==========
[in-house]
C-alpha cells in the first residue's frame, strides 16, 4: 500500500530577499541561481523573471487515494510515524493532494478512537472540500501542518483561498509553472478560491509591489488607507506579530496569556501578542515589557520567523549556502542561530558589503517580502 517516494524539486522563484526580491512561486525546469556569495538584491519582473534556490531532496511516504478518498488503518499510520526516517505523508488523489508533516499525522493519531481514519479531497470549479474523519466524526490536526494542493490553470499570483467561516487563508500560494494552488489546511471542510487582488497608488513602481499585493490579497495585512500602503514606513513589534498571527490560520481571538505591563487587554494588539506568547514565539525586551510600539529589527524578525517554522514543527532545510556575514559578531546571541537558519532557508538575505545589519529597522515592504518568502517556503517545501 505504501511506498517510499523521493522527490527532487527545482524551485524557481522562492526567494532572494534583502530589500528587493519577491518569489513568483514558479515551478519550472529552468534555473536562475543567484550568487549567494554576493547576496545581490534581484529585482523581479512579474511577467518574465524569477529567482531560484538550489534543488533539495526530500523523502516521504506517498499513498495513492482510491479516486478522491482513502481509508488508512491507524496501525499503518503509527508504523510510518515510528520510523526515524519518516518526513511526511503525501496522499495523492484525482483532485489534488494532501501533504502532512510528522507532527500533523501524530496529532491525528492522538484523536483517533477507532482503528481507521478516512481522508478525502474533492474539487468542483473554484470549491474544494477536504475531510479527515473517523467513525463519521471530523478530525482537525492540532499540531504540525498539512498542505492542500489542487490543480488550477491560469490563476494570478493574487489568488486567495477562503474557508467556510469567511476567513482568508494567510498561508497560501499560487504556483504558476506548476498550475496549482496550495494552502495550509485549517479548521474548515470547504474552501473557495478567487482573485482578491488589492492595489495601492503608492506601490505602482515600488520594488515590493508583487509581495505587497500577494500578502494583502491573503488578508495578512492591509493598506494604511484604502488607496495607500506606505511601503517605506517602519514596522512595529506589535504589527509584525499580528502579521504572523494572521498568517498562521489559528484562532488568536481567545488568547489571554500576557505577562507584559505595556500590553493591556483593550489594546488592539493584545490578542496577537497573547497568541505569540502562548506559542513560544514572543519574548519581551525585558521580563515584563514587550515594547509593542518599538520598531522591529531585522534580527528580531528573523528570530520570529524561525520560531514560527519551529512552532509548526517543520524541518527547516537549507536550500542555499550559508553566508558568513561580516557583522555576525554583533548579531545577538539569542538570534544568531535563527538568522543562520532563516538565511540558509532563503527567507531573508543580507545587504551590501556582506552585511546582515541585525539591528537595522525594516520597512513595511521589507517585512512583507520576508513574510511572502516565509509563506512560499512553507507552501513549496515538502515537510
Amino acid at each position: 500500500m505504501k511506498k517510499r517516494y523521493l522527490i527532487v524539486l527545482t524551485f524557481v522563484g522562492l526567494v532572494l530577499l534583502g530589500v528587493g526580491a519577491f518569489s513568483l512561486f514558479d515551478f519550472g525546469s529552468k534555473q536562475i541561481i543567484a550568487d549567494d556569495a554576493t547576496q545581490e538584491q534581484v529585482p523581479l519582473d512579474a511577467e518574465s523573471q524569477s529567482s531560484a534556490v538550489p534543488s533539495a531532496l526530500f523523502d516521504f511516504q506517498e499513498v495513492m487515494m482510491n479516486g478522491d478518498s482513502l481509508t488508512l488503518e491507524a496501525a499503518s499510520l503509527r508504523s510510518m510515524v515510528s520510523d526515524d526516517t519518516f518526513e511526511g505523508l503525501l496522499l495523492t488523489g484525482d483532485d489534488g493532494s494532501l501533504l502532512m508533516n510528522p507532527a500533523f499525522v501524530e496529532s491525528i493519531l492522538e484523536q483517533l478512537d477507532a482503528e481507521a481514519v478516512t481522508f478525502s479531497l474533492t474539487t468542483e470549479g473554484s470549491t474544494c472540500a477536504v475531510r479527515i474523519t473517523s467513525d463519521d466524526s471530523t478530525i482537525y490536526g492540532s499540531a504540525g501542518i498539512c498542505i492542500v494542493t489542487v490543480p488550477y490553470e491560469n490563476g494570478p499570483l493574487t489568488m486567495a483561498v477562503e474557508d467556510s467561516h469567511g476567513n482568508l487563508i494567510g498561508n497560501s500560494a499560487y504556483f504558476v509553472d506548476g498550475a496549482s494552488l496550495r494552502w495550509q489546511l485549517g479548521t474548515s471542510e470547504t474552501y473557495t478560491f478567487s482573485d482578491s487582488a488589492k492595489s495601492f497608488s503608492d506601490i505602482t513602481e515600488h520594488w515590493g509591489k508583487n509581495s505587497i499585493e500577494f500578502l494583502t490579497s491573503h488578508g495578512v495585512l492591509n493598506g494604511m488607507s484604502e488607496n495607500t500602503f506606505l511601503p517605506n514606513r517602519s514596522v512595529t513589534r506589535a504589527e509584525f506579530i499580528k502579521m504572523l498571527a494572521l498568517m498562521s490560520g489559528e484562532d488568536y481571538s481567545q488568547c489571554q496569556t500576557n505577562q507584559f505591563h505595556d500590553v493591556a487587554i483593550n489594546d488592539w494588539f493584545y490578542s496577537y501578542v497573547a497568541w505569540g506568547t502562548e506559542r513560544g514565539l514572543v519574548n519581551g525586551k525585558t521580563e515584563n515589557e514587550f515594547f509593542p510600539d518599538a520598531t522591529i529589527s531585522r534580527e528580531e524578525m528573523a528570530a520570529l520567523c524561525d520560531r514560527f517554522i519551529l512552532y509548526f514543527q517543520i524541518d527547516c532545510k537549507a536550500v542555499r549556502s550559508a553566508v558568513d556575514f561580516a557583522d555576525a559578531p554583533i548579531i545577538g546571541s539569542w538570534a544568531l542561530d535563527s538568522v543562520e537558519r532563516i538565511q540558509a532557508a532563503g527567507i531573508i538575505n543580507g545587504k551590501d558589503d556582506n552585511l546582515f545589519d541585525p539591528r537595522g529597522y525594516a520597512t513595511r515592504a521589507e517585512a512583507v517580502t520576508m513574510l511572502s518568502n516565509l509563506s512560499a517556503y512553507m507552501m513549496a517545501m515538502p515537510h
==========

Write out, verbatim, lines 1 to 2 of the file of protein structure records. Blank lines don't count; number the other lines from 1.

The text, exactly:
[in-house]
C-alpha cells in the first residue's frame, strides 16, 4: 500500500530577499541561481523573471487515494510515524493532494478512537472540500501542518483561498509553472478560491509591489488607507506579530496569556501578542515589557520567523549556502542561530558589503517580502 517516494524539486522563484526580491512561486525546469556569495538584491519582473534556490531532496511516504478518498488503518499510520526516517505523508488523489508533516499525522493519531481514519479531497470549479474523519466524526490536526494542493490553470499570483467561516487563508500560494494552488489546511471542510487582488497608488513602481499585493490579497495585512500602503514606513513589534498571527490560520481571538505591563487587554494588539506568547514565539525586551510600539529589527524578525517554522514543527532545510556575514559578531546571541537558519532557508538575505545589519529597522515592504518568502517556503517545501 505504501511506498517510499523521493522527490527532487527545482524551485524557481522562492526567494532572494534583502530589500528587493519577491518569489513568483514558479515551478519550472529552468534555473536562475543567484550568487549567494554576493547576496545581490534581484529585482523581479512579474511577467518574465524569477529567482531560484538550489534543488533539495526530500523523502516521504506517498499513498495513492482510491479516486478522491482513502481509508488508512491507524496501525499503518503509527508504523510510518515510528520510523526515524519518516518526513511526511503525501496522499495523492484525482483532485489534488494532501501533504502532512510528522507532527500533523501524530496529532491525528492522538484523536483517533477507532482503528481507521478516512481522508478525502474533492474539487468542483473554484470549491474544494477536504475531510479527515473517523467513525463519521471530523478530525482537525492540532499540531504540525498539512498542505492542500489542487490543480488550477491560469490563476494570478493574487489568488486567495477562503474557508467556510469567511476567513482568508494567510498561508497560501499560487504556483504558476506548476498550475496549482496550495494552502495550509485549517479548521474548515470547504474552501473557495478567487482573485482578491488589492492595489495601492503608492506601490505602482515600488520594488515590493508583487509581495505587497500577494500578502494583502491573503488578508495578512492591509493598506494604511484604502488607496495607500506606505511601503517605506517602519514596522512595529506589535504589527509584525499580528502579521504572523494572521498568517498562521489559528484562532488568536481567545488568547489571554500576557505577562507584559505595556500590553493591556483593550489594546488592539493584545490578542496577537497573547497568541505569540502562548506559542513560544514572543519574548519581551525585558521580563515584563514587550515594547509593542518599538520598531522591529531585522534580527528580531528573523528570530520570529524561525520560531514560527519551529512552532509548526517543520524541518527547516537549507536550500542555499550559508553566508558568513561580516557583522555576525554583533548579531545577538539569542538570534544568531535563527538568522543562520532563516538565511540558509532563503527567507531573508543580507545587504551590501556582506552585511546582515541585525539591528537595522525594516520597512513595511521589507517585512512583507520576508513574510511572502516565509509563506512560499512553507507552501513549496515538502515537510